Australian blockchain startup Power Ledger unveiled a plan to test a peer-to-peer solar energy trading platform in the Indian state of Uttar Pradesh on Thursday.
The pilot project, drafted by utility company UP Power Corporation Limited and the state’s New and Renewable Energy Development Agency, is aimed to enable households with solar panels on their rooftops to trade energy with their neighbors via a blockchain platform, the firm said.
Power Ledger has joined India Smart Grid Forum (ISGF), a public-private partnership with the Indian government, which will lead the project.
“We’re working directly with the government and state utilities to trial a blockchain solution in the Indian energy market,” Jemma Green, co-founder of Power Ledger, told CoinDesk. “We’re gaining momentum globally with the ISGF pilot project in the biggest state in India.”
The first phase of the pilot is expected to be completed in March 2020.
“These results will help shape regulations and the future marketplace to roll out P2P solar energy trading across the state of Uttar Pradesh,” Green said.
According to Reena Suri, executive director of ISGF, households will be able to set prices, track energy trades and settle surplus solar energy transactions in real time through smart contracts executed on a blockchain. That’s made possible by smart meter systems integrated with Power Ledger’s platform.
“Once the scoping, planning and site selection has been completed and smart-metering infrastructure deployed, Power Ledger will commence the configuration and finalise trading logics for deployments of dynamic pricing Xgrid P2P energy trading platform in consultation with all the key stakeholders.” Green said.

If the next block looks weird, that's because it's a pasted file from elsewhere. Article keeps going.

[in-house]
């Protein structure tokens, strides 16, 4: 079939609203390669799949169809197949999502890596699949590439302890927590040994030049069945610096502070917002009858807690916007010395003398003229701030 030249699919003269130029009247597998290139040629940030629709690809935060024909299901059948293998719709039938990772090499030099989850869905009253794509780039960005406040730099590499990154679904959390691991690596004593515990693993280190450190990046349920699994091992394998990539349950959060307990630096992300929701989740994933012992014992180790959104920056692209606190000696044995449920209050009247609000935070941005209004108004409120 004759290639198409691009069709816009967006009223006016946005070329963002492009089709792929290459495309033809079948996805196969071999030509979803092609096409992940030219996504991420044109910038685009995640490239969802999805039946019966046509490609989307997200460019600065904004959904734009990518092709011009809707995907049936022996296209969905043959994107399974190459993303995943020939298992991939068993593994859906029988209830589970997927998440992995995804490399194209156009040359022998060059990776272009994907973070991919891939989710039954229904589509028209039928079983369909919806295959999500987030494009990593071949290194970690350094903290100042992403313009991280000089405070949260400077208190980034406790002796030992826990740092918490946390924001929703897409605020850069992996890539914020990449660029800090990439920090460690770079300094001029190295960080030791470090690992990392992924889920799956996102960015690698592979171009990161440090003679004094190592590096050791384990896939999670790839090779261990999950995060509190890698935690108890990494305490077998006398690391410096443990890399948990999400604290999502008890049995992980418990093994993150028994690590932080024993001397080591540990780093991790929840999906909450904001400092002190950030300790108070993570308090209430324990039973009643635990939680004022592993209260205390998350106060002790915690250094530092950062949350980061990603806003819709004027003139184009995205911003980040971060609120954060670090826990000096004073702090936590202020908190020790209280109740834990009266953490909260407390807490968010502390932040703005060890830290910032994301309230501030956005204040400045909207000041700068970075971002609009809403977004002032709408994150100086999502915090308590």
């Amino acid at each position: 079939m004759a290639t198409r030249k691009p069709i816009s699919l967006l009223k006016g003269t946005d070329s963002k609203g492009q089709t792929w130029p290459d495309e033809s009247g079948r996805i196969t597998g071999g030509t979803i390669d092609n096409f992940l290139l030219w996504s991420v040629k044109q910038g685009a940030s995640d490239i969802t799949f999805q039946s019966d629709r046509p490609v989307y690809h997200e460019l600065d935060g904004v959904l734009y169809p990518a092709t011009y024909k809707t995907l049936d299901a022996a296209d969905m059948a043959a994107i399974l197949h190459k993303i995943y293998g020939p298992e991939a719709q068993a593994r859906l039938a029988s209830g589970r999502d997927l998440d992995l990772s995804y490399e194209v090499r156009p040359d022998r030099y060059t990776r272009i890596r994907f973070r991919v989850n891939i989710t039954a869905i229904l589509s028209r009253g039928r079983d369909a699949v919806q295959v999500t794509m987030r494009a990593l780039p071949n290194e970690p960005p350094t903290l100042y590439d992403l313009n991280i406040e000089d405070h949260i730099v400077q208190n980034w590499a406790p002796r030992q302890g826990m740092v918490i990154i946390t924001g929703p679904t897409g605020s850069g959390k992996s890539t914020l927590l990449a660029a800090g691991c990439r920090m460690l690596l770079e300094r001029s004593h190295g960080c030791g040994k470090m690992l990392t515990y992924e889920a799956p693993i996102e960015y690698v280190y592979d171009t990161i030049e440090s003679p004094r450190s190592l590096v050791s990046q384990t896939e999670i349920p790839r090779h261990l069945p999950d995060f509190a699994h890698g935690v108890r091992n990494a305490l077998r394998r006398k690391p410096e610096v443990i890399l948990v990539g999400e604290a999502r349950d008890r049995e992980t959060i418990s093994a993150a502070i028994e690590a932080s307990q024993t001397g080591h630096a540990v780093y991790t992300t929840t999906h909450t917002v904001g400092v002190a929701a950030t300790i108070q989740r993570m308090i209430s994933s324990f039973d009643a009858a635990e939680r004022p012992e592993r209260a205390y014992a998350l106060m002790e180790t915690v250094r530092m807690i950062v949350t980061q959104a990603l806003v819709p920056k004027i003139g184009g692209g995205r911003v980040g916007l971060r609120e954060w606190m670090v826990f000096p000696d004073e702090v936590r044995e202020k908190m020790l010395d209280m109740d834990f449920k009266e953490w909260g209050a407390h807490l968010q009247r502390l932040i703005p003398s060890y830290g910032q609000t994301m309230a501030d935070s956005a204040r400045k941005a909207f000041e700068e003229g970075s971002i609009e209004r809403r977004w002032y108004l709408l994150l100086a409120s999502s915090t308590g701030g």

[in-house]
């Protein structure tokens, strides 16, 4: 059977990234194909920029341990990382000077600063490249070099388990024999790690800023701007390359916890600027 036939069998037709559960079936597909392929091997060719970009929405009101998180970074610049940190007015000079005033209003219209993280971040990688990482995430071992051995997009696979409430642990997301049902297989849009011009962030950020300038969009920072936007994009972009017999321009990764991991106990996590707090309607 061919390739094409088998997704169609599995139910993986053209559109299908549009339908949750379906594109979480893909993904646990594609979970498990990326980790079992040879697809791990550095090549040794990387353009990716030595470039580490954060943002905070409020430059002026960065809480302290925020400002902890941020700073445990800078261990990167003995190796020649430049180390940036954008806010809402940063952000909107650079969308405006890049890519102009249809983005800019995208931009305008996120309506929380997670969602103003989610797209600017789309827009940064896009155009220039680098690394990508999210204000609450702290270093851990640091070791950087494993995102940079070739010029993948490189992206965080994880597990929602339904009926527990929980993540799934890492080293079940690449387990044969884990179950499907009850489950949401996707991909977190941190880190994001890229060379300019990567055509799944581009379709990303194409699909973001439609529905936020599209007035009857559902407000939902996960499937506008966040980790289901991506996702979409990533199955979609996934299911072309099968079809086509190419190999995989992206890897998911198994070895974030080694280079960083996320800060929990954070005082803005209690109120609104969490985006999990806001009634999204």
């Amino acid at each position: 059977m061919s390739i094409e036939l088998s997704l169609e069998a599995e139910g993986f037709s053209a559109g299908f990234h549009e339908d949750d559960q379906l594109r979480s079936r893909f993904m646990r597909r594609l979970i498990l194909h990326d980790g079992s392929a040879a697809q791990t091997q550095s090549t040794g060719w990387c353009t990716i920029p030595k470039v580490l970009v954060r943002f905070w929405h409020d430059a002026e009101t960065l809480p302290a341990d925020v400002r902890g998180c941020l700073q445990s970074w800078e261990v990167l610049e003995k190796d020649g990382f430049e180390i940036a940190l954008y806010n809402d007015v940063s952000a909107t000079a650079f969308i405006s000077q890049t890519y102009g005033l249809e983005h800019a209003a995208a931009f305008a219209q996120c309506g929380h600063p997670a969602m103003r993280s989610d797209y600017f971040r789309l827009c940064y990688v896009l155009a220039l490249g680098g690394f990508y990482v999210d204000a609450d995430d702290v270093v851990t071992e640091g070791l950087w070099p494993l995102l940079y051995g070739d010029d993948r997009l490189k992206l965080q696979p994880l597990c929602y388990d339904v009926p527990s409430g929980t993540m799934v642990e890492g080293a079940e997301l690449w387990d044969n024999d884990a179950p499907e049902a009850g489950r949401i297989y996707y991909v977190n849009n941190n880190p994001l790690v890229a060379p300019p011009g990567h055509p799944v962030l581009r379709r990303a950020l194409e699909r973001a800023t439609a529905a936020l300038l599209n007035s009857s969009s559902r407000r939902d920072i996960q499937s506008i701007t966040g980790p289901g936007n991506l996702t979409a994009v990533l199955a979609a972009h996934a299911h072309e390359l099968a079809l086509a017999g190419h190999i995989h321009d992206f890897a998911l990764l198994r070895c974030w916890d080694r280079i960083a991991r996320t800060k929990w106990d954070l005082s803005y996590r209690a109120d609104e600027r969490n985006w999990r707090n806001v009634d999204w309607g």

The move comes amid India’s effort to promote blockchain technologies, as well to curb fossil fuel dependence by increasing its capacity to generate solar energy.
On the same day Power Ledger announced the pilot project, Minister of State for Electronics and IT Sanjay Dhotre said the government is preparing a National Level Blockchain Framework.
The new framework will discuss the potential for distributed ledger technology and the need for a shared infrastructure for different use cases, Dhotre said in a letter to address questions related to blockchain research and adoptions from the lower house of the Indian parliament.
Meanwhile, the pilot project also reflects India’s efforts to decrease the use of energy generated by fossil fuel.
According to a report from the National Institution for Transforming India, it explores the financing requirements and business models to deploy 40 gigawatts of rooftop solar by 2022 as part of the government’s effort to generate 175 GW in renewable energy by the same year.
Formed in 2016, Power Ledger hopes to commercialize its blockchain technologies by offering an energy trading platform. In October 2017, the firm raised $23 million through a token sale to develop its software, according to its website.
Power Ledger also secured $1.69 million from the Australian government to participate in a “smart cities” trial in the Western Australian city of Fremantle.
The firm’s platform is based on a proof-of-authority network and has its own ethereum-based ERC-20 token, POWR.
“Power Ledger is continuing to scale our platform within Australia and internationally, growing our technology in the NEM to help energy retailers gain access to a more efficient way of transferring energy through the existing grid infrastructure.” Green said.